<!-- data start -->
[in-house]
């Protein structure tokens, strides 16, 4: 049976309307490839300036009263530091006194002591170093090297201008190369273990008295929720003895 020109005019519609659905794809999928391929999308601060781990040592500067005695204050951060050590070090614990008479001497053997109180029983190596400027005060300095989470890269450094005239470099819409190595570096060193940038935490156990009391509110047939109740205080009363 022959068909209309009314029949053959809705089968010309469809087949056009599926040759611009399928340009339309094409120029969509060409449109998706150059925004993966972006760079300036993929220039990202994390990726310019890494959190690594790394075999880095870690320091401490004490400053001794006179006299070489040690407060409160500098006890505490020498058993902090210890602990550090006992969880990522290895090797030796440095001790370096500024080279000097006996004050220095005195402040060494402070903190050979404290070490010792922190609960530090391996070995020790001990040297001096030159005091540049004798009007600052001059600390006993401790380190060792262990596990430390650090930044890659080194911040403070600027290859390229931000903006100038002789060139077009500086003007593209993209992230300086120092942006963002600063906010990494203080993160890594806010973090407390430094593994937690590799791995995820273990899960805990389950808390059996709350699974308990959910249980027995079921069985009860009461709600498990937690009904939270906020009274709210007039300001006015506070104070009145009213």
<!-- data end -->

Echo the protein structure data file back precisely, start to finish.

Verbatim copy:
[in-house]
């Protein structure tokens, strides 16, 4: 049976309307490839300036009263530091006194002591170093090297201008190369273990008295929720003895 020109005019519609659905794809999928391929999308601060781990040592500067005695204050951060050590070090614990008479001497053997109180029983190596400027005060300095989470890269450094005239470099819409190595570096060193940038935490156990009391509110047939109740205080009363 022959068909209309009314029949053959809705089968010309469809087949056009599926040759611009399928340009339309094409120029969509060409449109998706150059925004993966972006760079300036993929220039990202994390990726310019890494959190690594790394075999880095870690320091401490004490400053001794006179006299070489040690407060409160500098006890505490020498058993902090210890602990550090006992969880990522290895090797030796440095001790370096500024080279000097006996004050220095005195402040060494402070903190050979404290070490010792922190609960530090391996070995020790001990040297001096030159005091540049004798009007600052001059600390006993401790380190060792262990596990430390650090930044890659080194911040403070600027290859390229931000903006100038002789060139077009500086003007593209993209992230300086120092942006963002600063906010990494203080993160890594806010973090407390430094593994937690590799791995995820273990899960805990389950808390059996709350699974308990959910249980027995079921069985009860009461709600498990937690009904939270906020009274709210007039300001006015506070104070009145009213």